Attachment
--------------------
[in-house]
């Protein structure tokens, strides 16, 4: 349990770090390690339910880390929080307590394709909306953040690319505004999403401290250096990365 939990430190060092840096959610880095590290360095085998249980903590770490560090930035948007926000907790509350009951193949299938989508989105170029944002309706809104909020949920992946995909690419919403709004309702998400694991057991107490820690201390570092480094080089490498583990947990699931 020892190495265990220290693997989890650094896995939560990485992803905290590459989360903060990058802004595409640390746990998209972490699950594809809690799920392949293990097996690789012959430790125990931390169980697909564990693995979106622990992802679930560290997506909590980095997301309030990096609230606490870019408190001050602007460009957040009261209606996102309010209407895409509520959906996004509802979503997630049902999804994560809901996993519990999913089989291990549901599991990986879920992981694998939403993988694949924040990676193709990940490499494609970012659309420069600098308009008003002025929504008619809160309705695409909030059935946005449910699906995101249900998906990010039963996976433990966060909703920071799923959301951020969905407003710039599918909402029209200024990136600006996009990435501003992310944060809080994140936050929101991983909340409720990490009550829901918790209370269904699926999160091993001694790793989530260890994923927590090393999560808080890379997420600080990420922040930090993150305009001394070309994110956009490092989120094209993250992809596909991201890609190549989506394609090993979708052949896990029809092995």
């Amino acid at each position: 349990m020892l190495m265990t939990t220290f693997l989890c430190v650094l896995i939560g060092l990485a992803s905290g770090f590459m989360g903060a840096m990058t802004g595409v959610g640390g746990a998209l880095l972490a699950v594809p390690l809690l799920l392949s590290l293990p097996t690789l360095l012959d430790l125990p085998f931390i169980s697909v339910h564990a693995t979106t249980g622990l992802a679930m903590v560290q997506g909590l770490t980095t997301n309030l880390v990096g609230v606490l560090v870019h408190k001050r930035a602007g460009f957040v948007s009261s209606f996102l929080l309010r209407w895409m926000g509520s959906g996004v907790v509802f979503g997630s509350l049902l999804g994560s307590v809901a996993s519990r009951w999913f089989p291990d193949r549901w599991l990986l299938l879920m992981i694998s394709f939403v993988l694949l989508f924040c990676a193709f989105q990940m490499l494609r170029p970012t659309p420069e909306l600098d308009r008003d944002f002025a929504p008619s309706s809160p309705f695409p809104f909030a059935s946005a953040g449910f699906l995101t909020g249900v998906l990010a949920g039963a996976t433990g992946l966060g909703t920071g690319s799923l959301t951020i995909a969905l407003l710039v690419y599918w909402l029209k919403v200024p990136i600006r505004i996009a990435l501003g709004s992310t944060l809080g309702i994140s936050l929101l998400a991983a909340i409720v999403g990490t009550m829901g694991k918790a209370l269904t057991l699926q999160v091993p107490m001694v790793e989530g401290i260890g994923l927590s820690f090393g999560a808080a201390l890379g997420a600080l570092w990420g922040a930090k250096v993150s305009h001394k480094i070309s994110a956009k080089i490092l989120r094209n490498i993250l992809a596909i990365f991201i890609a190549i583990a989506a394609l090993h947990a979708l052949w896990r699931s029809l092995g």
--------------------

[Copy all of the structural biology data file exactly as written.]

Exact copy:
[in-house]
């Protein structure tokens, strides 16, 4: 349990770090390690339910880390929080307590394709909306953040690319505004999403401290250096990365 939990430190060092840096959610880095590290360095085998249980903590770490560090930035948007926000907790509350009951193949299938989508989105170029944002309706809104909020949920992946995909690419919403709004309702998400694991057991107490820690201390570092480094080089490498583990947990699931 020892190495265990220290693997989890650094896995939560990485992803905290590459989360903060990058802004595409640390746990998209972490699950594809809690799920392949293990097996690789012959430790125990931390169980697909564990693995979106622990992802679930560290997506909590980095997301309030990096609230606490870019408190001050602007460009957040009261209606996102309010209407895409509520959906996004509802979503997630049902999804994560809901996993519990999913089989291990549901599991990986879920992981694998939403993988694949924040990676193709990940490499494609970012659309420069600098308009008003002025929504008619809160309705695409909030059935946005449910699906995101249900998906990010039963996976433990966060909703920071799923959301951020969905407003710039599918909402029209200024990136600006996009990435501003992310944060809080994140936050929101991983909340409720990490009550829901918790209370269904699926999160091993001694790793989530260890994923927590090393999560808080890379997420600080990420922040930090993150305009001394070309994110956009490092989120094209993250992809596909991201890609190549989506394609090993979708052949896990029809092995």
């Amino acid at each position: 349990m020892l190495m265990t939990t220290f693997l989890c430190v650094l896995i939560g060092l990485a992803s905290g770090f590459m989360g903060a840096m990058t802004g595409v959610g640390g746990a998209l880095l972490a699950v594809p390690l809690l799920l392949s590290l293990p097996t690789l360095l012959d430790l125990p085998f931390i169980s697909v339910h564990a693995t979106t249980g622990l992802a679930m903590v560290q997506g909590l770490t980095t997301n309030l880390v990096g609230v606490l560090v870019h408190k001050r930035a602007g460009f957040v948007s009261s209606f996102l929080l309010r209407w895409m926000g509520s959906g996004v907790v509802f979503g997630s509350l049902l999804g994560s307590v809901a996993s519990r009951w999913f089989p291990d193949r549901w599991l990986l299938l879920m992981i694998s394709f939403v993988l694949l989508f924040c990676a193709f989105q990940m490499l494609r170029p970012t659309p420069e909306l600098d308009r008003d944002f002025a929504p008619s309706s809160p309705f695409p809104f909030a059935s946005a953040g449910f699906l995101t909020g249900v998906l990010a949920g039963a996976t433990g992946l966060g909703t920071g690319s799923l959301t951020i995909a969905l407003l710039v690419y599918w909402l029209k919403v200024p990136i600006r505004i996009a990435l501003g709004s992310t944060l809080g309702i994140s936050l929101l998400a991983a909340i409720v999403g990490t009550m829901g694991k918790a209370l269904t057991l699926q999160v091993p107490m001694v790793e989530g401290i260890g994923l927590s820690f090393g999560a808080a201390l890379g997420a600080l570092w990420g922040a930090k250096v993150s305009h001394k480094i070309s994110a956009k080089i490092l989120r094209n490498i993250l992809a596909i990365f991201i890609a190549i583990a989506a394609l090993h947990a979708l052949w896990r699931s029809l092995g």